Chili is a classic American dish with numerous variations, from vegetarian bean-filled chili to beefy bean-free chili recipes. Whether it's homemade, canned or from your favorite restaurant, get the scoop on the nutrition and calories in a bowl of chili.
Classic homemade chili provides about 264 calories per cup, while canned chili can have as over 360 calories. Homemade versions typically have less saturated fat and sodium than canned or restaurant chili.
The Basic Ingredients In Chili
Whether you like it ultra spicy or with just a little heat, the main ingredients in chili are essentially the same. A typical recipe calls for ground beef, kidney beans, black beans, diced tomatoes, tomato paste and onion. Spices like chili powder, cumin, cayenne, garlic powder, onion powder, salt and pepper give it that flavorful and spicy kick.
Read More: Are Hot Peppers Good For You?
According to the USDA, there around 264 calories in homemade chili with ground beef and kidney beans per cup. This classic dish is also packed with protein and fiber. Tomatoes, one of its main ingredients, contain vitamin C and lycopene, which may lower the risk of prostate cancer, according to Harvard Health.
Additionally, homemade chili with hot peppers adds an extra-healthy kick. An August 2015 study in the BMJ has found that people who ate spicy foods every day (versus once a week) had a 14 percent lower risk of death. Researchers believe that capsaicin, an active compound in in spicy foods, helps lower cholesterol and decreases inflammation.
Unfortunately, classic chili can be high in calories, saturated fat and sodium, so it should be enjoyed in moderation. Additional toppings can also really increase the calories in a bowl of chili. Here are some popular chili toppings and their caloric values:
Restaurant and Canned Chili Calories
Commercial chili often has more fat, sodium and preservatives than its homemade counterpart. For instance, a large serving of Wendy's chili contains 250 calories and has 21 grams of protein. It also boasts over 1 gram of sodium and 2.5 grams of saturated fat.
By comparison, one cup of Applebee's chili has 214 calories, 17.1 grams of protein, 518 milligrams of sodium and 5.6 grams of saturated fat. Panera Bread has a turkey chili option with 210 calories, 15 grams of protein and 580 milligrams of sodium per cup.
Depending on the brand and type, canned chili is the least nutritious option. Wolf Brand Canned Chili has 360 calories in one cup, along with 7 grams of saturated fat and 1 gram of sodium. Hormel Chili with Beans provides 270 calories, 3.5 grams of saturated fat and 990 milligrams of sodium per can (8.7 ounces).
If you're looking for a healthier option, consider Amy's Organic Chili. It contains all organic ingredients, offering 300 calories and 770 milligrams of sodium per serving(9.1 ounces).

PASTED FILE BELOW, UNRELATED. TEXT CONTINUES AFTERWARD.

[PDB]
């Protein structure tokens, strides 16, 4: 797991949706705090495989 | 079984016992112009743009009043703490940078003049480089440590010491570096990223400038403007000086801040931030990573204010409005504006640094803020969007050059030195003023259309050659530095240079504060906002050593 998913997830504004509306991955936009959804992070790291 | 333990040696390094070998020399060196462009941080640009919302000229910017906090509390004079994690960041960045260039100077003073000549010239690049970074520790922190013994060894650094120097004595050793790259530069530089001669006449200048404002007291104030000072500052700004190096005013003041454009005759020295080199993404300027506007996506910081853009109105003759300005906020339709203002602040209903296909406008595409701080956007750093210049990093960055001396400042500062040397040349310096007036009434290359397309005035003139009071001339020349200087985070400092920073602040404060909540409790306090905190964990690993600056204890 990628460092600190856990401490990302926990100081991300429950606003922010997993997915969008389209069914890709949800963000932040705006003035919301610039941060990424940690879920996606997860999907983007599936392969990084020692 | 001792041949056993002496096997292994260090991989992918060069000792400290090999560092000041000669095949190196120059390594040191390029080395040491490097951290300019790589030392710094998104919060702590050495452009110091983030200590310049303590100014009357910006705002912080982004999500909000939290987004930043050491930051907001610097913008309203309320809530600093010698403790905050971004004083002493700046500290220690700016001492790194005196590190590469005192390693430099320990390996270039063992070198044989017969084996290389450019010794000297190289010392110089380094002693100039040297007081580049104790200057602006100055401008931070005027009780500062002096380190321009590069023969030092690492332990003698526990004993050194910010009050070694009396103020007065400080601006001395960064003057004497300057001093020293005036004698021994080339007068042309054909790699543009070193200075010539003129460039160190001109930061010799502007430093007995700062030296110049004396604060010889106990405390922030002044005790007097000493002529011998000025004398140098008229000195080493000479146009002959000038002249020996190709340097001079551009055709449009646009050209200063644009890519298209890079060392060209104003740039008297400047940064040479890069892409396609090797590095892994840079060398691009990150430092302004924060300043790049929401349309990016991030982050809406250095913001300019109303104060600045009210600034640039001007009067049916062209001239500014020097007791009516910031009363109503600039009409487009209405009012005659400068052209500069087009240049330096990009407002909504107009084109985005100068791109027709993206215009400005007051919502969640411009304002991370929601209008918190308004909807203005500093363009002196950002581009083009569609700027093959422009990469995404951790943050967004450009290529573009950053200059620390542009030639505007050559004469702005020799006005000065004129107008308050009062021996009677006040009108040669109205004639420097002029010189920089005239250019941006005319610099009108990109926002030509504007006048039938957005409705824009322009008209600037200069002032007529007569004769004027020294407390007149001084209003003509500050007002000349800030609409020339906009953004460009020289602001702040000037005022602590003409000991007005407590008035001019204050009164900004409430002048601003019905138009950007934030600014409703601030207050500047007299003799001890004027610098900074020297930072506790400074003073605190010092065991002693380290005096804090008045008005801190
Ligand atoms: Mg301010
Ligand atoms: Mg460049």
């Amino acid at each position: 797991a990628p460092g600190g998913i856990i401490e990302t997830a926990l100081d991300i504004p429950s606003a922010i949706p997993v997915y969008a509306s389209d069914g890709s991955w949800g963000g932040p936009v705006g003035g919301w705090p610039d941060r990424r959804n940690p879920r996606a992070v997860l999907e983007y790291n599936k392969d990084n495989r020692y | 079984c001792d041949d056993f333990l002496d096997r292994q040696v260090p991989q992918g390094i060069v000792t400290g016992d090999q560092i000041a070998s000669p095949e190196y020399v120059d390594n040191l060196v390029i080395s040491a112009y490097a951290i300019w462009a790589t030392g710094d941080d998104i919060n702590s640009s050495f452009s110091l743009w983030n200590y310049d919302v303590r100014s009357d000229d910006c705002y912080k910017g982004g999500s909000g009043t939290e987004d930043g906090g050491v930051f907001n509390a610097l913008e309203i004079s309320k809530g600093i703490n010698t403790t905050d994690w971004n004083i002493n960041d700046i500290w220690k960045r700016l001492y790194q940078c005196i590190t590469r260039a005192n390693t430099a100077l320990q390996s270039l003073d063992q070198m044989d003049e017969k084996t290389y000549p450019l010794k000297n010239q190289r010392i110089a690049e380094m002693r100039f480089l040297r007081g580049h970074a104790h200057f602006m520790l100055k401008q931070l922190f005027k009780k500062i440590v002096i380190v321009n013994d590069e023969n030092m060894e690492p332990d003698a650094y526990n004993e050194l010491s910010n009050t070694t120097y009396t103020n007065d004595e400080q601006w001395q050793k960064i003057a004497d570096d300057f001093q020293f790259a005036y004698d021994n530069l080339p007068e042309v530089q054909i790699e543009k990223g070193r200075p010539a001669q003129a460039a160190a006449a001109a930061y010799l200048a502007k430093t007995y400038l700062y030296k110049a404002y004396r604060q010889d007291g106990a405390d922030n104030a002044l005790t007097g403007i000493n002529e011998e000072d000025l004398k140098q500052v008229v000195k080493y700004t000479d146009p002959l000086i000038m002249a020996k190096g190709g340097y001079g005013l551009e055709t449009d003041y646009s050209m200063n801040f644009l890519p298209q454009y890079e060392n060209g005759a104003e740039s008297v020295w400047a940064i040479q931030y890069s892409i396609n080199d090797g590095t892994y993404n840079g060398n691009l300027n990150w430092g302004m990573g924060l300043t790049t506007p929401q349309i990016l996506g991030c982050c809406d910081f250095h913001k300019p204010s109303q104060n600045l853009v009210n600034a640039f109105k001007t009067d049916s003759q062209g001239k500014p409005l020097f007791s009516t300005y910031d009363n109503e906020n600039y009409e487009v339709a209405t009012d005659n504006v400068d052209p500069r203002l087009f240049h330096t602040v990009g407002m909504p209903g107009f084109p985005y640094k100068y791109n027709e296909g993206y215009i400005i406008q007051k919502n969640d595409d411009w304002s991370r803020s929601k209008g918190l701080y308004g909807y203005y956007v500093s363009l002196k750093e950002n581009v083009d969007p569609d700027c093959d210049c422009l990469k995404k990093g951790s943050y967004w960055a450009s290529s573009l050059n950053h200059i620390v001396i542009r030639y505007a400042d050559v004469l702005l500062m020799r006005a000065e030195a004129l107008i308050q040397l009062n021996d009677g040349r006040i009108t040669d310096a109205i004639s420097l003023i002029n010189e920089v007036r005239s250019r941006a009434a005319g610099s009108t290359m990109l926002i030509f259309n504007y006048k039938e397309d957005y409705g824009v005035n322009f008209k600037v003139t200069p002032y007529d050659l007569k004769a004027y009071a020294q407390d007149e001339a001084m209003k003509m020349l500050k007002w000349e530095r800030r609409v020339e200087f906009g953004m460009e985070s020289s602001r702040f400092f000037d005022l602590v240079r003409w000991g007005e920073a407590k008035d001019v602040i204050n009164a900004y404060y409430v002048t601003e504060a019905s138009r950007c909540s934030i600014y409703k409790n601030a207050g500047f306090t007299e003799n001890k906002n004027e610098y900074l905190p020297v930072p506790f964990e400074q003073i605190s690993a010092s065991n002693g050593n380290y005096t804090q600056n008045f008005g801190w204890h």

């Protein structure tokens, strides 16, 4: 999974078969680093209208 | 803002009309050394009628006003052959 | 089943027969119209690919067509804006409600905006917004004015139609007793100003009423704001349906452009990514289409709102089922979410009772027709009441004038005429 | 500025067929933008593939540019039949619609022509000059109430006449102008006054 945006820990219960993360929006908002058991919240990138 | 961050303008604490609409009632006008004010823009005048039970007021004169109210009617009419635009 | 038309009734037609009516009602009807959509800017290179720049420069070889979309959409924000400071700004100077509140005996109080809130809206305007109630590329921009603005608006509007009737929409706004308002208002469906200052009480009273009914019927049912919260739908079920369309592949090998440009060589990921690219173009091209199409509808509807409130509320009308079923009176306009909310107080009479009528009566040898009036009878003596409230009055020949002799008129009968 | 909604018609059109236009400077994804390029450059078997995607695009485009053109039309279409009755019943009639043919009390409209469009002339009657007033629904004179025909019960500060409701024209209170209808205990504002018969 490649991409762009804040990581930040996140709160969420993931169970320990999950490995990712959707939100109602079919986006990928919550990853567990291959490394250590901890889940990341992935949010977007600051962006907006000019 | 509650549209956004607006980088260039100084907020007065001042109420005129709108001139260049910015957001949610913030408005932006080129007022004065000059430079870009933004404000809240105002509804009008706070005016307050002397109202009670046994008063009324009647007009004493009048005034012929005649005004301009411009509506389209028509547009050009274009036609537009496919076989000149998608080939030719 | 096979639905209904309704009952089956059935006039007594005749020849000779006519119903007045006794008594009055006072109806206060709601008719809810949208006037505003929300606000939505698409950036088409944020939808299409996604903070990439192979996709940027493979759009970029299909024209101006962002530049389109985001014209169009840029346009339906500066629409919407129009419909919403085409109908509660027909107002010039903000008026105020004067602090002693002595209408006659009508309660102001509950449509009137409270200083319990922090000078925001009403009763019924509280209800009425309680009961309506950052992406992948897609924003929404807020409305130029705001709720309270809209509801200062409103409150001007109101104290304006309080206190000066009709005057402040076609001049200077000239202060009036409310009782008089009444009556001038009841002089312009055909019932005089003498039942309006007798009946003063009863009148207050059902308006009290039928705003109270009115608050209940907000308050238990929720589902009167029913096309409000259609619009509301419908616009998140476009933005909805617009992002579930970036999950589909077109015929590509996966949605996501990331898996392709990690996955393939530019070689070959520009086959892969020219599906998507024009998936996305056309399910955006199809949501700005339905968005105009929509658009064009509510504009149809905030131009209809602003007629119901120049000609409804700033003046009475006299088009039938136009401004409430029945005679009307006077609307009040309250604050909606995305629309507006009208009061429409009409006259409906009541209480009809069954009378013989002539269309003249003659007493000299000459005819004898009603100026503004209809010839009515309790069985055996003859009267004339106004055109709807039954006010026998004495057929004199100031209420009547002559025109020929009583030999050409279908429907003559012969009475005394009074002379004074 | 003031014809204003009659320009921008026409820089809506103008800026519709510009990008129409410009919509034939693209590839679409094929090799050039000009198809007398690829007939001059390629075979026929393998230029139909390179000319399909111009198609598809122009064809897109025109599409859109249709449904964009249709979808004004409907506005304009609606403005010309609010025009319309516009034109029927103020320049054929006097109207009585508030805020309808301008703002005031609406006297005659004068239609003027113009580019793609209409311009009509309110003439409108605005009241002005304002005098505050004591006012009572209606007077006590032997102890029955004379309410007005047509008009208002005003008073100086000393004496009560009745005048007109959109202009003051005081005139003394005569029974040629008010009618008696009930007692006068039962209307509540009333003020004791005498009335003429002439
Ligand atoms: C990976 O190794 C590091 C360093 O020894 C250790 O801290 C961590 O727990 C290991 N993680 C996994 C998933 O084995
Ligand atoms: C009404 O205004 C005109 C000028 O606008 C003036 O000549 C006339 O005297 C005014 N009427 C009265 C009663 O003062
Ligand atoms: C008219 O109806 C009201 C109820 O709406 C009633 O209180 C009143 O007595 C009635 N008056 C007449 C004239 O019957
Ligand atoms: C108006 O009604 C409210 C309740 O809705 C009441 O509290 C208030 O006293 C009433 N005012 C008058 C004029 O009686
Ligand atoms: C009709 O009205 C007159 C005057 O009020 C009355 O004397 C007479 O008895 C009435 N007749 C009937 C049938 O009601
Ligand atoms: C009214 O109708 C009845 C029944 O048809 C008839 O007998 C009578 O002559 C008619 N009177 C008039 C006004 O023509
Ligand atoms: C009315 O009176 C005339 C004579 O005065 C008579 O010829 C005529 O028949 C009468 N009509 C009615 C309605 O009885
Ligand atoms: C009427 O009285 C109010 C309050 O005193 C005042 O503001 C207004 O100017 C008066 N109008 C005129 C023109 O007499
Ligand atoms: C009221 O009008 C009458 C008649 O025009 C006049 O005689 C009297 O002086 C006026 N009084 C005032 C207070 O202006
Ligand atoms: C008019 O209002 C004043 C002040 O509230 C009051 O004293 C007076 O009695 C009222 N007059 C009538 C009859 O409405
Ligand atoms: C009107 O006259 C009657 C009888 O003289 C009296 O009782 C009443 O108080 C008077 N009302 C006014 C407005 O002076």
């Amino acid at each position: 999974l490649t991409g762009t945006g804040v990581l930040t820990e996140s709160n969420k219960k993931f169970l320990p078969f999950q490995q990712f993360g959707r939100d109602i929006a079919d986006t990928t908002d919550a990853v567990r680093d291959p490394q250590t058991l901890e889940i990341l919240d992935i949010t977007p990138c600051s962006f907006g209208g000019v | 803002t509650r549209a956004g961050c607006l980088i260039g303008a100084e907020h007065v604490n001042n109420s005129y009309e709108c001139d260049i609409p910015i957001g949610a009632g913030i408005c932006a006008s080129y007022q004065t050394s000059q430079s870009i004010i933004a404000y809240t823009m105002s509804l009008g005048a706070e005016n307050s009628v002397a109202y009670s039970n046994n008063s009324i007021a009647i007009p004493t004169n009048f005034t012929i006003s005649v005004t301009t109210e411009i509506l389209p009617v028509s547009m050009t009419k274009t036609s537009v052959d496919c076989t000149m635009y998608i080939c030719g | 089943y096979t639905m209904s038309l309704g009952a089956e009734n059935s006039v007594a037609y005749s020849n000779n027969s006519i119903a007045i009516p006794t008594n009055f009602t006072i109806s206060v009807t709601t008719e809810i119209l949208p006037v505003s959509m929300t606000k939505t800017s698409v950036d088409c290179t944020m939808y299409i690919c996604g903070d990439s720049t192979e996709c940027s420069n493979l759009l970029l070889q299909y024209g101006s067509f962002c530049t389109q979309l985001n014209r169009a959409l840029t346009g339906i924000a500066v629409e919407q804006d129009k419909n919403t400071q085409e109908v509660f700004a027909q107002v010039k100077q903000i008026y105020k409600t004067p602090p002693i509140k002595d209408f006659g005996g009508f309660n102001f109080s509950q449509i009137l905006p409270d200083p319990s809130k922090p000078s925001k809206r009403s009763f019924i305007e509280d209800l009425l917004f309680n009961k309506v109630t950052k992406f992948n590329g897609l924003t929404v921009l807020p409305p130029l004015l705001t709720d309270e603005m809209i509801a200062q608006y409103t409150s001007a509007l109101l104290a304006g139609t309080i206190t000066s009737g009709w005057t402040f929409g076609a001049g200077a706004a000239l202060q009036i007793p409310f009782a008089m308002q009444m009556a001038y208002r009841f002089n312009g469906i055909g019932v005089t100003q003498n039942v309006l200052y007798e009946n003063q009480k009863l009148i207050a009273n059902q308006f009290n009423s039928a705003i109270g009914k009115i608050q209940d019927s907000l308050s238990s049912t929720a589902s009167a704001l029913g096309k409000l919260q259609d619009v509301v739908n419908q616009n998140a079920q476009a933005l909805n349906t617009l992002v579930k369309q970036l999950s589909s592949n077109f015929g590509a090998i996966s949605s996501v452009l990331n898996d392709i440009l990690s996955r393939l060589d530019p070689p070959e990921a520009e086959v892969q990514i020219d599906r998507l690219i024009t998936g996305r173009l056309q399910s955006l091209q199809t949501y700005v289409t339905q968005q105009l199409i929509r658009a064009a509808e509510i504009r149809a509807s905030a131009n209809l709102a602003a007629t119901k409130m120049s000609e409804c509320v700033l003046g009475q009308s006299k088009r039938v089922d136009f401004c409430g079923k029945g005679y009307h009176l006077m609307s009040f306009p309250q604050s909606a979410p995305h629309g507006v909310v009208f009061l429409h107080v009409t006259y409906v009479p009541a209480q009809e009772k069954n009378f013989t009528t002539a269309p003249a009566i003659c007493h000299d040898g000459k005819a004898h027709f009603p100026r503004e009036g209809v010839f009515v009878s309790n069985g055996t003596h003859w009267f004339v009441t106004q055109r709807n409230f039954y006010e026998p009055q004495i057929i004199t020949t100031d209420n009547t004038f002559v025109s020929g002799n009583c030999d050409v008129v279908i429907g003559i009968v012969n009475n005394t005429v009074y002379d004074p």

Healthier Options for Chili
Looking for a healthy bowl of chili? Start with the toppings. Instead of piling on shredded cheese or sour cream, use reduced-fat versions or add just a pinch to cut back on calories. A few slices of avocado add creaminess, while cilantro, jalapeño or green onions add flavor.
The American Heart Association states that the ideal limit of sodium is 1.5 grams per day. Consider cooking chili at home to cut down on salt.
Look for low-sodium kidney and black beans and rinse them before adding to the pot. Also, use low-sodium diced tomatoes and lean ground beef, turkey or white meat chicken. Add less salt and plenty of minced garlic and other seasonings, such as chili powder, cumin and, for added heat, cayenne pepper.
Read More: 10 Hearty and Healthy Chili Recipes
You can also leave out the meat altogether and make vegetarian chili to decrease the calories and saturated fat in your dish. Simply add in two extra cans of beans instead of meat.
- The BMJ: "Consumption of Spicy Foods and Total and Cause Specific Mortality"
- USDA: "Chili Con Carne With Beans"
- Harvard Health: "10 Superfoods To Boost A Healthy Diet"
- USDA: "Cheese, Cheddar"
- USDA: "Nutrition Facts for Cultured Sour Cream"
- Frito Lay: "Fritos Original Corn Chips"
- USDA: "Nutrition Facts for Jalapeno Peppers"
- Wendy's: "Chili"
- USDA: "Nutrition Facts for Applebee's Chili"
- Panera Bread: "Panera Bread Nutritional Information"
- Wolf Brand: "Original Chili With Beans"
- Hormel: "Hormel Chili With Beans"
- Amy's: "Amy's Organic Chili"
- American Heart Association: "How Much Sodium Should I Eat Per Day?"